From the absorptive capacity perspective, this study investigates the extent to which a firm that uses external knowledge attained through R&D outsourcing can increase its performance, and how this effect is moderated by a firm's absorptive capacity via internal R&D efforts and organizational composition of the firm's R&D division. More specifically, we use R&D intensity, a traditional measure of absorptive capacity, and five variables of organizational composition to measure their moderating effect between R&D outsourcing effort and the firm's resulting performance. We use a fixed-effect model to analyze panel data from 19,570 Korean manufacturing firms between 2002 and 2007. Our findings show that the intensity of R&D outsourcing in high technology industries has a direct and positive effect on a firm's performance. We also identify the differences between high- and medium/low-technology industries and analyze how having an R&D staff of highly skilled researchers can moderate the effect of R&D outsourcing on a firm's performance. We find that for high-technology industries, R&D outsourcing is strongly associated with a firm's positive performance when the ratio of researchers with Ph.D. degrees in R&D organization is high. However, in low-technology industries, our study indicates that while the ratio of researchers in R&D to R&D staff has a direct effect on firm performance, it does not actually moderate the effect of R&D outsourcing on firm performance. We provide an interpretation of these empirical findings, emphasizing the importance of a firm's absorptive capacity via organizational composition of the R&D division in maximizing R&D outsourcing results.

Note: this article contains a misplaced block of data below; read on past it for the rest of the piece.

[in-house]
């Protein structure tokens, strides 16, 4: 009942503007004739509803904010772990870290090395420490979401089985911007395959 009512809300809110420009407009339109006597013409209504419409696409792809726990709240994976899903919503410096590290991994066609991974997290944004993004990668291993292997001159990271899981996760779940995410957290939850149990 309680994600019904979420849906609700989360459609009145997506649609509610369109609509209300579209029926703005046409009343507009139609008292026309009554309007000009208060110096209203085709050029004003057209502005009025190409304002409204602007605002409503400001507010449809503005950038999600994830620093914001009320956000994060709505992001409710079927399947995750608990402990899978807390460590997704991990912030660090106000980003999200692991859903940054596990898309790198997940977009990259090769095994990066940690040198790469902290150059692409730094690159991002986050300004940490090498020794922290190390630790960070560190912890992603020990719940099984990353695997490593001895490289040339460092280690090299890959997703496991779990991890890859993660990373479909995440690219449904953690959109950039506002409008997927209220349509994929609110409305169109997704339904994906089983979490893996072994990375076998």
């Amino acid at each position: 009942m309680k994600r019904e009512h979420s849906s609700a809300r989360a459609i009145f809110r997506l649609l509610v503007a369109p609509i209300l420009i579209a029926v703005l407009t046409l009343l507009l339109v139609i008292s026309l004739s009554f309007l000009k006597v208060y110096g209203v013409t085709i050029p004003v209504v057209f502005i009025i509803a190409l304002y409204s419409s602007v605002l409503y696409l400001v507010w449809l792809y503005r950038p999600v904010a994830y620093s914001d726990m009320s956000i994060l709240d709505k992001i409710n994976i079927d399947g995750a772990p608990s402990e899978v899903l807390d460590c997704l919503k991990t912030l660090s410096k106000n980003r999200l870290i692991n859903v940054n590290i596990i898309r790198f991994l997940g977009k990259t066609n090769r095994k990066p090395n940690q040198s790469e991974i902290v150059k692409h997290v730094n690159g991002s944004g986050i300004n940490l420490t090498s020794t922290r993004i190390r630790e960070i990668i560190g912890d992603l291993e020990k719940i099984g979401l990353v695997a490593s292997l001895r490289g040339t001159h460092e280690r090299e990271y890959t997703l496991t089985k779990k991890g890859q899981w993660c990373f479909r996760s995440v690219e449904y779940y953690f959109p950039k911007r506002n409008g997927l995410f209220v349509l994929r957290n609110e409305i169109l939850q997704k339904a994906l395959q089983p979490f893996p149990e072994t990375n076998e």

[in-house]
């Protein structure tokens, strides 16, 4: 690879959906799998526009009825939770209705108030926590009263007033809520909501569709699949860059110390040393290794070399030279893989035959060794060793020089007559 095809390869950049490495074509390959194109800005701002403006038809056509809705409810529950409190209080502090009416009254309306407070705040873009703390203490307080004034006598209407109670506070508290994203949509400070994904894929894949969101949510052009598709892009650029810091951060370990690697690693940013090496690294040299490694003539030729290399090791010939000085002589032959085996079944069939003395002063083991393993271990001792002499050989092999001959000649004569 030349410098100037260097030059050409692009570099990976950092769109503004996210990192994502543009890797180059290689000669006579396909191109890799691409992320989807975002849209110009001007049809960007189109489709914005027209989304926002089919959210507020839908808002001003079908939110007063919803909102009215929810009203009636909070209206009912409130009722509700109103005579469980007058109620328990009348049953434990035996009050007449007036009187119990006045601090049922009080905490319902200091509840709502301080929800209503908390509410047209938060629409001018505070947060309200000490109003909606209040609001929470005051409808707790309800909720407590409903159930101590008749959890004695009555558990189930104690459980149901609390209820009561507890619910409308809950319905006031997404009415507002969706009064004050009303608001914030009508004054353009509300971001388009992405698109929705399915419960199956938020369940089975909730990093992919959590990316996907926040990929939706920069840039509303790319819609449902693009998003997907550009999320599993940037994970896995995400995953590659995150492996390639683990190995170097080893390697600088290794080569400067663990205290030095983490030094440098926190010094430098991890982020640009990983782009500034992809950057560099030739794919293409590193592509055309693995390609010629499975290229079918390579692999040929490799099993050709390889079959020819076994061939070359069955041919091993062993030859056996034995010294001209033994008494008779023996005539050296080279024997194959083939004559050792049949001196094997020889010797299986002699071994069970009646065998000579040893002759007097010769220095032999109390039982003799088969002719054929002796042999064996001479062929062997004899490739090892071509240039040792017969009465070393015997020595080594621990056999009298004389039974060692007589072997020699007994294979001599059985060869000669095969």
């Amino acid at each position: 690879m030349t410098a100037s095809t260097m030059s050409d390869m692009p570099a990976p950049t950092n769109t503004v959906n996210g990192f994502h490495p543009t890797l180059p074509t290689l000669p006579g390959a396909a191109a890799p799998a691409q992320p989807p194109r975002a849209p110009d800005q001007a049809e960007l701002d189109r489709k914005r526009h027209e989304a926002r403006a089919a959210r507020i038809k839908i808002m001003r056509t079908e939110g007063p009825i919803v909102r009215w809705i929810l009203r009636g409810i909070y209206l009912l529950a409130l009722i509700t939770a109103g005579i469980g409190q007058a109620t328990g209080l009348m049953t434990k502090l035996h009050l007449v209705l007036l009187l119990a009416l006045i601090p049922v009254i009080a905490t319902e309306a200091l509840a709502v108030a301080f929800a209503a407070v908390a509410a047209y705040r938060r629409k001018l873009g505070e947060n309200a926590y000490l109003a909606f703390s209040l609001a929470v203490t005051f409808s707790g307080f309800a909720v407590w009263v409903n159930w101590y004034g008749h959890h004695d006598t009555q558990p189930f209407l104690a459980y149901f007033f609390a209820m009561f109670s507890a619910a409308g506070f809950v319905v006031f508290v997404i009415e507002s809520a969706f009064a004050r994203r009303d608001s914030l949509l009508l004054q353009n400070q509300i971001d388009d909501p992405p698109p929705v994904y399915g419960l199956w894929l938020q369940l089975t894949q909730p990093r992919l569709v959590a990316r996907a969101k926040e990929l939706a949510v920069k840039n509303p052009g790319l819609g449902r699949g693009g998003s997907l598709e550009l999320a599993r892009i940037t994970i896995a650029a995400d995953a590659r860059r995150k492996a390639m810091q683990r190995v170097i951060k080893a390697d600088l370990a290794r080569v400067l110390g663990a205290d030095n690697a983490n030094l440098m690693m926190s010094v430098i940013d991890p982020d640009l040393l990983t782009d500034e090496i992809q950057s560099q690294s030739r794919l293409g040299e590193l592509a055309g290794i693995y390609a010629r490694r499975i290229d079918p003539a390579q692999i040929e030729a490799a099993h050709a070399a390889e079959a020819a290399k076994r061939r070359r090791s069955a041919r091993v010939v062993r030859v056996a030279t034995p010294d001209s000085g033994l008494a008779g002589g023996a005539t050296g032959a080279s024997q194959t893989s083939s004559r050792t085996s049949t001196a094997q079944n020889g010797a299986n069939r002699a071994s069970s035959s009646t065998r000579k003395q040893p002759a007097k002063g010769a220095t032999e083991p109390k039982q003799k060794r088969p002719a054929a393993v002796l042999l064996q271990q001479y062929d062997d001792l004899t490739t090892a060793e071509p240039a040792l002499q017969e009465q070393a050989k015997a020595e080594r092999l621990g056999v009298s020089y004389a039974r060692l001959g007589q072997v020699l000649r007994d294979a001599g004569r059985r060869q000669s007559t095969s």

All Science Journal Classification (ASJC) codes
- Business, Management and Accounting(all)
- Economics and Econometrics
- Management Science and Operations Research
- Industrial and Manufacturing Engineering